Lake Taneycomo, located by Branson, Mo., is legendary for its well-stocked rainbow trout population.
Consistently cold water from the bottom of Table Rock Lake keeps Taneycomo water chilled enough for trout survival, even during the heat of summer. A complex dam with water chutes periodically releases this chilling water.  
Taneycomo is similar to the pre-dam, pristine White River where wooden John boats held fishermen casting spinners and live bait to smallmouth bass, goggle-eyes and various types of perch. That generation of fishermen is either old or gone now and the new generation arrives in boats or pontoons in search of trout.  
Most anglers float down the chute while dragging jigs or live bait under lightweight palsa strike indicators, pinch on foam patches with adhesive that attaches to the monofilament leader.
Almost everyone in the most moderate lake conditions catches a limit of rainbow trout that are noted for their succulent flesh when fried or cooked in a thousand different recipes.
Occasionally something special happens on Taneycomo, surprising moments that stay in one's memory forever. I had this very kind of experience with Phil Lilley, owner of Lilley's Landing Trout Dock and Guide Service on Taneycomo.
I did my first trout fishing excursion with Lilley over 20 years ago and discovered his expertise as a trout angler. The veteran fisherman has been responsible for many conservation efforts on Taneycomo to aid trout populations, especially German brown trout.
The December day was picture perfect for everything but trout fishing with high blue skies and warming temperatures. Intense sunlight shining on the lake's surface is not conducive for trout fishing.
We started the day by jigging one-sixth ounce maribu jigs without success. Next we floated jigs under floats, followed by weighted scuds — still no hits.
Evening dropped the sun under tree-covered bluffs high above Taneycomo and most fishermen gave up their fishing for dinner. By then we had switched to fly rods with flies tiny enough to fit three on a thumbnail.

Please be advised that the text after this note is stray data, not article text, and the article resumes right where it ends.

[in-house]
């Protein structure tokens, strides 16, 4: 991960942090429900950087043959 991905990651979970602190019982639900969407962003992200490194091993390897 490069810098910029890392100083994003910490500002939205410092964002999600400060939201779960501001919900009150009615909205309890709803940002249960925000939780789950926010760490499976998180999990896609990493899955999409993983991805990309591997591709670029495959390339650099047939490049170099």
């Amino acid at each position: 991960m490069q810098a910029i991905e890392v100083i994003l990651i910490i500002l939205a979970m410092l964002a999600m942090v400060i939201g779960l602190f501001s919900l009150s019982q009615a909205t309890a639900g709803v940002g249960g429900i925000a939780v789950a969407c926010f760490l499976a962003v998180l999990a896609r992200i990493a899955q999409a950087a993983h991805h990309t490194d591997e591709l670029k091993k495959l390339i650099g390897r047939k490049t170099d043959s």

Still nothing changed except evening temperatures that dropped more rapidly than I would have liked. I noted another change too.
The lake has a shallow gravel bar running its length. Over this stretch flew a cloud of insects. Lilley immediately got excited and started changing flies on both flyrods.
Closer examination showed that we had floated into a midge hatch, an insect that resembles mosquitoes.
Midges are usually found around ponds or streams in late afternoon and evening in swarms that produce a humming sound. Lilley realized that this insect hatch could throw the trout into a feeding frenzy. This was soon proven by scores of small circles on the surface, up and down the stretch of submerged gravel bar.
“The consistent water temperature on Taneycomo makes insects hatches common in the winter months,” Lilley said. “This midge hatch was not surprising.”
Lilley handed me a flyrod with a No. 16 midge fly in primrose pearl colors with a palsa float several inches up the line. The trout were feeding on the surface and Lilley's rigging placed the wet fly a couple of inches below the surface. I drew out line and served the fly into a likely spot.
A sudden eruption on the water's surface took me off guard and I missed the lightning-quick trout. The experienced Lilley suddenly lifted his rod and hooked a no doubt befuddled rainbow trout that immediately realized this midge had bitten back.
The fight lasted until his trout had tried numerous aggressive maneuvers while exerting almost all energy. The colorful fish was quickly released.
I fed out more line and laid my fly close to a brush pile. My efforts drew another aggressive strike and all efforts were rewarded by a fine fight that lasted a few minutes. I brought in line but was careful not to put too much tension on the 6X leader.
The two-pound rainbow trout fought like a much bigger fish.
My five-weight fly rod finally wore down the trout with its pink and light blue colors, complimented by black freckles. I too released my aggressive partner that hopefully regained enough energy to grow and fight another day.
We continued fishing up and down the bank, occasionally hooking trout that gave a great fight. Darkness ended this special moment between anglers and fish and the chilly ride back to our dock made the air temperature seem even colder.  
The bank downstream was filled with houses decorated by Christmas lights and yard decorations shaped by different colored lights and bulbs. Occasionally a Christmas tree that illuminated a picture window reflected off the water, promising gifts for family and friends.
Lilley and I had floated into one of nature's best Christmas presents, a timely insect hatch over hungry trout and a fisherman's reward for not leaving at dusk like the others. Few presents will ever be more cherished!